CuiousPages - fiction and nonfiction
CuriousPages - fiction and nonfiction
I was walking along Branbrook Street, thinking about meeting Paul later that evening. Paul was my imaginary friend. Paul was all I had in life, at that moment. I decided to wear my blue check shirt. I ironed it specially yesterday evening. Yes, I would wear that shirt; it was my favourite. I decided that Paul would phone me at ten-thirty to arrange to meet me. It was then three-thirty in the afternoon; I still had plenty of time to get ready. Anyway, there I was, walking along Branbrook Street, thinking about Paul, my only friend, when a young boy approached me. I say he was young; he must have been fourteen or fifteen—something like that; I really can’t tell people’s ages these days, and people of that age seem to me like a different species; anyone below the age of about twenty-two seems like one of those aliens who inhabit this world along with the rest of us. For I am one of “you”, I would imagine—if you are one of “us”. But if you are one of those “young” alien species, then you are not one of “us”, but you will not know this yet; you will find it out at some later stage of your life.
So, this young boy approached me, handed me a black cardboard box, looked me in the eye and told me, “Don’t, whatever you do, look in there, mister,” and he walked on, leaving me standing there holding his box. The box did not seem heavy; in fact it felt light, almost as though it were empty. I looked over my shoulder and the boy was now out of sight. I resisted shaking the box, for I had this ridiculous notion that if I did, it might explode. Instead, I broke out into a sweat. Can you imagine it?—I started sweating, a grown man; well, grown as much as I ever would; in fact, for many years now, I’ve suspected I was actually shrinking.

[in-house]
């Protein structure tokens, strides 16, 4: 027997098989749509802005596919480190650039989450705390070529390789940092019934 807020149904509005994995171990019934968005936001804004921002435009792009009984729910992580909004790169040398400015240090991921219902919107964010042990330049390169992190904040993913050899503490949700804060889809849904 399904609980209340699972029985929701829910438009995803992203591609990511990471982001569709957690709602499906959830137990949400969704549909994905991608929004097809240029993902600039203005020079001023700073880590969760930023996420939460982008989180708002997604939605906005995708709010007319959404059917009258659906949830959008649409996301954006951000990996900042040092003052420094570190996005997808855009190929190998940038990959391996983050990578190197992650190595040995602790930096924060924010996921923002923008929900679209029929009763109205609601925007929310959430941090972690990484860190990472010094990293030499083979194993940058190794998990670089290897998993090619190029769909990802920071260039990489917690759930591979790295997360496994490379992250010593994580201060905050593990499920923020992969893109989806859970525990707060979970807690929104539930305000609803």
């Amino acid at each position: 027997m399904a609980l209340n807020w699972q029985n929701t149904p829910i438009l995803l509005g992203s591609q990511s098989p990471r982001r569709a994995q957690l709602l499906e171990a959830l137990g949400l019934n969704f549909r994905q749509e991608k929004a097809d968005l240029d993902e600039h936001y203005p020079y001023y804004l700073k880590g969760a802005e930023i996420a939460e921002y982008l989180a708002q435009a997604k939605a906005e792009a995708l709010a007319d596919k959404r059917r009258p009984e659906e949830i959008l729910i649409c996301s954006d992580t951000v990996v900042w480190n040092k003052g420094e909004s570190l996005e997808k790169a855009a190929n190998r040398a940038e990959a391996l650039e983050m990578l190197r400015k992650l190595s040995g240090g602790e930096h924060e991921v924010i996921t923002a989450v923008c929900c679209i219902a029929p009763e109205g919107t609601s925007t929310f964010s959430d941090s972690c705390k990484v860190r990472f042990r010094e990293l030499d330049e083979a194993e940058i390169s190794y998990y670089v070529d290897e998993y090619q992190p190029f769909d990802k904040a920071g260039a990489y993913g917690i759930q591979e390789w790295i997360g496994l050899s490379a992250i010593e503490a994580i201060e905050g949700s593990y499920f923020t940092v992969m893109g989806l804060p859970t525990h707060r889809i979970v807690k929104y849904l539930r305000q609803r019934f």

There was a garden wall beside me. It occurred to me some people might simply put the box on the garden wall and walk on. And some people might simply think, “What a cheek, what a waste of my energy, clutching this box and carrying it around; I’m damned if I’ll do this,” and drop it to the pavement and walk on. Yes, we are all different. What a daft expression that is, because, of course, we are not all different. I have often thought just how similar to one another most of us are. Here I go again with this “us”. There was “us” and “them”, the “them” being that other, alien species who go around, wearing obscenely glowing skin and handing black boxes to people and telling them not to look inside. Anyway, I am not like that. Once the box was placed in my hand, I automatically assumed it was now my duty to look after it.
He smoothed his hair into place, replaced his hat, then pricked up his ears—in the manner of an alert hunting dog—at the muffled talk coming from the front door. He realized he had a moment to himself, so he quickly sat on the front edge of the sofa—beside the place where Sally’s hips had been—and caressed the cushion for as long as he dared. He sighed, looked under the cushion, then replaced it and tapped it several times while reflecting that there did not seem to be anything criminal‑looking there (—No, no, it all seems perfectly legal to me). He nodded his approval at the law‑abiding cushion, then sat back down in the easy chair he occupied before mounting Sally.